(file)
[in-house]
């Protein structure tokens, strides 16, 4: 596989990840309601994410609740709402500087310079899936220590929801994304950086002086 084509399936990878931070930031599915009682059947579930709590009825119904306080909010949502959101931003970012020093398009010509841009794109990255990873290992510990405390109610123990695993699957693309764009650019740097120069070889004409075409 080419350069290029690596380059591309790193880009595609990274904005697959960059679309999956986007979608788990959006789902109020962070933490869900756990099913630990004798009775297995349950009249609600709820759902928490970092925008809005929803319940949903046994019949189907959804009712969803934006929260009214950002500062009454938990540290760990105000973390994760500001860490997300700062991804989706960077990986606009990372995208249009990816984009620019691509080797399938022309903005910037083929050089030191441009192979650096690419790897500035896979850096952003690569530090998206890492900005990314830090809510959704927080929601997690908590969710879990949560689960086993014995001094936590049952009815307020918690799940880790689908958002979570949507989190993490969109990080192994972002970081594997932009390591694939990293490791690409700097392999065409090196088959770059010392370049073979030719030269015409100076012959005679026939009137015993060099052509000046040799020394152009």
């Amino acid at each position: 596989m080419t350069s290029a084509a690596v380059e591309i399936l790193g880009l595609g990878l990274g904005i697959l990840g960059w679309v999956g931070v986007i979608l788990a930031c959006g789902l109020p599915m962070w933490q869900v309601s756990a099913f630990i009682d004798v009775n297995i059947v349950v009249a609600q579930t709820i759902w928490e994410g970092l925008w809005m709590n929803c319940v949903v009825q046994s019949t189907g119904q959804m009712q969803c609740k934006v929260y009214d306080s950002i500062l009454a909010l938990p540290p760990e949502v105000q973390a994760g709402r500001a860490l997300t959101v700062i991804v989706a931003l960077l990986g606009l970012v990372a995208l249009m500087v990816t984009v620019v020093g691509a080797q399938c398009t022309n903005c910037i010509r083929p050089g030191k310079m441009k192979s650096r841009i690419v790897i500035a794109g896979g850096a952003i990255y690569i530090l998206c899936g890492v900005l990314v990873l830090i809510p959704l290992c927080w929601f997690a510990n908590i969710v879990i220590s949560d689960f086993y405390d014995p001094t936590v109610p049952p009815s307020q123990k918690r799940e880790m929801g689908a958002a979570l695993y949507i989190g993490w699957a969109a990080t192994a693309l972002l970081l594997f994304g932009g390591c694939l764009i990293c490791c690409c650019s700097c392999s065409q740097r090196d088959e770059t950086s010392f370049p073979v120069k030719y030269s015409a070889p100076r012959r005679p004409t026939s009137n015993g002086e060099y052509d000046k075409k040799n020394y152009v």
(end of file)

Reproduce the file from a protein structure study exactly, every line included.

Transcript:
[in-house]
């Protein structure tokens, strides 16, 4: 596989990840309601994410609740709402500087310079899936220590929801994304950086002086 084509399936990878931070930031599915009682059947579930709590009825119904306080909010949502959101931003970012020093398009010509841009794109990255990873290992510990405390109610123990695993699957693309764009650019740097120069070889004409075409 080419350069290029690596380059591309790193880009595609990274904005697959960059679309999956986007979608788990959006789902109020962070933490869900756990099913630990004798009775297995349950009249609600709820759902928490970092925008809005929803319940949903046994019949189907959804009712969803934006929260009214950002500062009454938990540290760990105000973390994760500001860490997300700062991804989706960077990986606009990372995208249009990816984009620019691509080797399938022309903005910037083929050089030191441009192979650096690419790897500035896979850096952003690569530090998206890492900005990314830090809510959704927080929601997690908590969710879990949560689960086993014995001094936590049952009815307020918690799940880790689908958002979570949507989190993490969109990080192994972002970081594997932009390591694939990293490791690409700097392999065409090196088959770059010392370049073979030719030269015409100076012959005679026939009137015993060099052509000046040799020394152009």
């Amino acid at each position: 596989m080419t350069s290029a084509a690596v380059e591309i399936l790193g880009l595609g990878l990274g904005i697959l990840g960059w679309v999956g931070v986007i979608l788990a930031c959006g789902l109020p599915m962070w933490q869900v309601s756990a099913f630990i009682d004798v009775n297995i059947v349950v009249a609600q579930t709820i759902w928490e994410g970092l925008w809005m709590n929803c319940v949903v009825q046994s019949t189907g119904q959804m009712q969803c609740k934006v929260y009214d306080s950002i500062l009454a909010l938990p540290p760990e949502v105000q973390a994760g709402r500001a860490l997300t959101v700062i991804v989706a931003l960077l990986g606009l970012v990372a995208l249009m500087v990816t984009v620019v020093g691509a080797q399938c398009t022309n903005c910037i010509r083929p050089g030191k310079m441009k192979s650096r841009i690419v790897i500035a794109g896979g850096a952003i990255y690569i530090l998206c899936g890492v900005l990314v990873l830090i809510p959704l290992c927080w929601f997690a510990n908590i969710v879990i220590s949560d689960f086993y405390d014995p001094t936590v109610p049952p009815s307020q123990k918690r799940e880790m929801g689908a958002a979570l695993y949507i989190g993490w699957a969109a990080t192994a693309l972002l970081l594997f994304g932009g390591c694939l764009i990293c490791c690409c650019s700097c392999s065409q740097r090196d088959e770059t950086s010392f370049p073979v120069k030719y030269s015409a070889p100076r012959r005679p004409t026939s009137n015993g002086e060099y052509d000046k075409k040799n020394y152009v």